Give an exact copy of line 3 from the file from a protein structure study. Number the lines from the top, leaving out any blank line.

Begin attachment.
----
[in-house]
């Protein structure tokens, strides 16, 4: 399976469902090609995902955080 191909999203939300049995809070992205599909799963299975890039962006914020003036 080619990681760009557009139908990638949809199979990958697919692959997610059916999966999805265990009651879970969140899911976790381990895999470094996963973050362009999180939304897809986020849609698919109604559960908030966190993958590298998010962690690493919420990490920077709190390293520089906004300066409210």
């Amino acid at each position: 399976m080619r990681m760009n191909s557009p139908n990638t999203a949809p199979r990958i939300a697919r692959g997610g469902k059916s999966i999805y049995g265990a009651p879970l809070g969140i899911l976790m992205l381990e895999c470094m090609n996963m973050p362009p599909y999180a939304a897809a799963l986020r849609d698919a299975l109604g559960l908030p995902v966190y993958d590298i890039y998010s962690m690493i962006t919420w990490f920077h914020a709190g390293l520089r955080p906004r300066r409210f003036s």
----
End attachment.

């Amino acid at each position: 399976m080619r990681m760009n191909s557009p139908n990638t999203a949809p199979r990958i939300a697919r692959g997610g469902k059916s999966i999805y049995g265990a009651p879970l809070g969140i899911l976790m992205l381990e895999c470094m090609n996963m973050p362009p599909y999180a939304a897809a799963l986020r849609d698919a299975l109604g559960l908030p995902v966190y993958d590298i890039y998010s962690m690493i962006t919420w990490f920077h914020a709190g390293l520089r955080p906004r300066r409210f003036s």